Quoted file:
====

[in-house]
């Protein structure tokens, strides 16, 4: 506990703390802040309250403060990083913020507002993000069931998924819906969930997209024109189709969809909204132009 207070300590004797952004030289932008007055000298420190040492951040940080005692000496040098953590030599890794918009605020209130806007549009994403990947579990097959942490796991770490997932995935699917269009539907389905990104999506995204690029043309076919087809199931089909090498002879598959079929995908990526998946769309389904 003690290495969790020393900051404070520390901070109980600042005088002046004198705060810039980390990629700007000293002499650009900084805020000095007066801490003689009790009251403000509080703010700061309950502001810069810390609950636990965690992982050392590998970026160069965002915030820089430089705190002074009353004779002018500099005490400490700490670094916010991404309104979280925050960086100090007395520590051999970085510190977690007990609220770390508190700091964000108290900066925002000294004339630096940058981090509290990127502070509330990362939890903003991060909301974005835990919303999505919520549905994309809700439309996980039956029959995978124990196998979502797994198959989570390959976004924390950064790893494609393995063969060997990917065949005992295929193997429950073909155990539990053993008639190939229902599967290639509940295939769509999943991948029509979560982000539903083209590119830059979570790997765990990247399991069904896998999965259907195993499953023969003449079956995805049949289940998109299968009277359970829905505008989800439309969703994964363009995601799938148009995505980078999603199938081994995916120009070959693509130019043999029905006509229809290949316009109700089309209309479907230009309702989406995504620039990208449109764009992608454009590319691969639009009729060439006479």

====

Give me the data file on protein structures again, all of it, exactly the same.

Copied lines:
[in-house]
């Protein structure tokens, strides 16, 4: 506990703390802040309250403060990083913020507002993000069931998924819906969930997209024109189709969809909204132009 207070300590004797952004030289932008007055000298420190040492951040940080005692000496040098953590030599890794918009605020209130806007549009994403990947579990097959942490796991770490997932995935699917269009539907389905990104999506995204690029043309076919087809199931089909090498002879598959079929995908990526998946769309389904 003690290495969790020393900051404070520390901070109980600042005088002046004198705060810039980390990629700007000293002499650009900084805020000095007066801490003689009790009251403000509080703010700061309950502001810069810390609950636990965690992982050392590998970026160069965002915030820089430089705190002074009353004779002018500099005490400490700490670094916010991404309104979280925050960086100090007395520590051999970085510190977690007990609220770390508190700091964000108290900066925002000294004339630096940058981090509290990127502070509330990362939890903003991060909301974005835990919303999505919520549905994309809700439309996980039956029959995978124990196998979502797994198959989570390959976004924390950064790893494609393995063969060997990917065949005992295929193997429950073909155990539990053993008639190939229902599967290639509940295939769509999943991948029509979560982000539903083209590119830059979570790997765990990247399991069904896998999965259907195993499953023969003449079956995805049949289940998109299968009277359970829905505008989800439309969703994964363009995601799938148009995505980078999603199938081994995916120009070959693509130019043999029905006509229809290949316009109700089309209309479907230009309702989406995504620039990208449109764009992608454009590319691969639009009729060439006479």